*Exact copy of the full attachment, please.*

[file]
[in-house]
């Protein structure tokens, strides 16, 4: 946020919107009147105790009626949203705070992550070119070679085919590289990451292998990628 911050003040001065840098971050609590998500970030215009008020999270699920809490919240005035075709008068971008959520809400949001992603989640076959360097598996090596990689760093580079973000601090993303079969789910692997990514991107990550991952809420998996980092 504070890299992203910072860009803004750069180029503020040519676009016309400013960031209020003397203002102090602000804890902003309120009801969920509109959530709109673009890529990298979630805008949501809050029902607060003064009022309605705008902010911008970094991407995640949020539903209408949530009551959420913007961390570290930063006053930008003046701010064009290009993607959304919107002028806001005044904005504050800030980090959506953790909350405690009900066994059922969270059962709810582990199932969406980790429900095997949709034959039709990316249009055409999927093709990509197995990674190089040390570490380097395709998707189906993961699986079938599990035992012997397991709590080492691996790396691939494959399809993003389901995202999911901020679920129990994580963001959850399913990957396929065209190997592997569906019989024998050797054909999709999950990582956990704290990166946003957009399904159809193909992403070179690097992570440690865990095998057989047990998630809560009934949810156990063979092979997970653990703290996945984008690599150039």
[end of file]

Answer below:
[in-house]
């Protein structure tokens, strides 16, 4: 946020919107009147105790009626949203705070992550070119070679085919590289990451292998990628 911050003040001065840098971050609590998500970030215009008020999270699920809490919240005035075709008068971008959520809400949001992603989640076959360097598996090596990689760093580079973000601090993303079969789910692997990514991107990550991952809420998996980092 504070890299992203910072860009803004750069180029503020040519676009016309400013960031209020003397203002102090602000804890902003309120009801969920509109959530709109673009890529990298979630805008949501809050029902607060003064009022309605705008902010911008970094991407995640949020539903209408949530009551959420913007961390570290930063006053930008003046701010064009290009993607959304919107002028806001005044904005504050800030980090959506953790909350405690009900066994059922969270059962709810582990199932969406980790429900095997949709034959039709990316249009055409999927093709990509197995990674190089040390570490380097395709998707189906993961699986079938599990035992012997397991709590080492691996790396691939494959399809993003389901995202999911901020679920129990994580963001959850399913990957396929065209190997592997569906019989024998050797054909999709999950990582956990704290990166946003957009399904159809193909992403070179690097992570440690865990095998057989047990998630809560009934949810156990063979092979997970653990703290996945984008690599150039």